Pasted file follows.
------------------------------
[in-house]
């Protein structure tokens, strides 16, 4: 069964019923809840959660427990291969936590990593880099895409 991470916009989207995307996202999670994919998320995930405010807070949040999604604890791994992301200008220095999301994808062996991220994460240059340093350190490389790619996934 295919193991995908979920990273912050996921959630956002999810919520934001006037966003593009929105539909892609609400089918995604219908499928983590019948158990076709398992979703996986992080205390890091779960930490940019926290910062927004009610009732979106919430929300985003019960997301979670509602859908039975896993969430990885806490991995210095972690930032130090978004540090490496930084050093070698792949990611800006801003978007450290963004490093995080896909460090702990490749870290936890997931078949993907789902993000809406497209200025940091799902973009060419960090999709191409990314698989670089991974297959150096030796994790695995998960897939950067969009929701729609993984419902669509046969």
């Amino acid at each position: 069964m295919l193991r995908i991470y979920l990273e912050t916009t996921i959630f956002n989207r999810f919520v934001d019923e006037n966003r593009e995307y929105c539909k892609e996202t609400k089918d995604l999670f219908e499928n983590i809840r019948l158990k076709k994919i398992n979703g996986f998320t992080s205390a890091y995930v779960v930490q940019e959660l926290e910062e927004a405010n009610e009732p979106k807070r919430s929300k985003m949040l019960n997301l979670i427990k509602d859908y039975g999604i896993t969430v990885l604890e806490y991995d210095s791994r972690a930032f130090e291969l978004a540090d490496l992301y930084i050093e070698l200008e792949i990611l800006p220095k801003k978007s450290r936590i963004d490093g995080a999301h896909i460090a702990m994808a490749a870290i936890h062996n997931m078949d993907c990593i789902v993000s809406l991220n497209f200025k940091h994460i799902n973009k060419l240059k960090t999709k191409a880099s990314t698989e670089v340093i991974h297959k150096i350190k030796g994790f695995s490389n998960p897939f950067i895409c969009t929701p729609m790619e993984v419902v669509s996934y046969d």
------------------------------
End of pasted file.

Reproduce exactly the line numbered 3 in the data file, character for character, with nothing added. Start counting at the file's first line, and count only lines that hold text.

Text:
């Amino acid at each position: 069964m295919l193991r995908i991470y979920l990273e912050t916009t996921i959630f956002n989207r999810f919520v934001d019923e006037n966003r593009e995307y929105c539909k892609e996202t609400k089918d995604l999670f219908e499928n983590i809840r019948l158990k076709k994919i398992n979703g996986f998320t992080s205390a890091y995930v779960v930490q940019e959660l926290e910062e927004a405010n009610e009732p979106k807070r919430s929300k985003m949040l019960n997301l979670i427990k509602d859908y039975g999604i896993t969430v990885l604890e806490y991995d210095s791994r972690a930032f130090e291969l978004a540090d490496l992301y930084i050093e070698l200008e792949i990611l800006p220095k801003k978007s450290r936590i963004d490093g995080a999301h896909i460090a702990m994808a490749a870290i936890h062996n997931m078949d993907c990593i789902v993000s809406l991220n497209f200025k940091h994460i799902n973009k060419l240059k960090t999709k191409a880099s990314t698989e670089v340093i991974h297959k150096i350190k030796g994790f695995s490389n998960p897939f950067i895409c969009t929701p729609m790619e993984v419902v669509s996934y046969d």